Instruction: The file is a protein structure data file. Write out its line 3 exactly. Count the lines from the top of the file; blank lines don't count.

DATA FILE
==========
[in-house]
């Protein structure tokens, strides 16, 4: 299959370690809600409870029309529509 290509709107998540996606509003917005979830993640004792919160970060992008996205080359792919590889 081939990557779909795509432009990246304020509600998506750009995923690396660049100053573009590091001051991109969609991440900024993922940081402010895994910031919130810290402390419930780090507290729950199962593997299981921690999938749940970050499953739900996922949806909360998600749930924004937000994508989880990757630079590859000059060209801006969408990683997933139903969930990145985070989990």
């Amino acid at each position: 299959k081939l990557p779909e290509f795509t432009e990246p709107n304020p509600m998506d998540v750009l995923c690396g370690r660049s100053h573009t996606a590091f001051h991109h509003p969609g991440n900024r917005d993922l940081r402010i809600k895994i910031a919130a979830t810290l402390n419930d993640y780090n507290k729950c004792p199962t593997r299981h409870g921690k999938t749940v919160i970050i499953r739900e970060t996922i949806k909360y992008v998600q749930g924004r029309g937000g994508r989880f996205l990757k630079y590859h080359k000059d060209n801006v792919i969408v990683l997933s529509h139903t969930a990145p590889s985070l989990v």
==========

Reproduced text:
């Amino acid at each position: 299959k081939l990557p779909e290509f795509t432009e990246p709107n304020p509600m998506d998540v750009l995923c690396g370690r660049s100053h573009t996606a590091f001051h991109h509003p969609g991440n900024r917005d993922l940081r402010i809600k895994i910031a919130a979830t810290l402390n419930d993640y780090n507290k729950c004792p199962t593997r299981h409870g921690k999938t749940v919160i970050i499953r739900e970060t996922i949806k909360y992008v998600q749930g924004r029309g937000g994508r989880f996205l990757k630079y590859h080359k000059d060209n801006v792919i969408v990683l997933s529509h139903t969930a990145p590889s985070l989990v």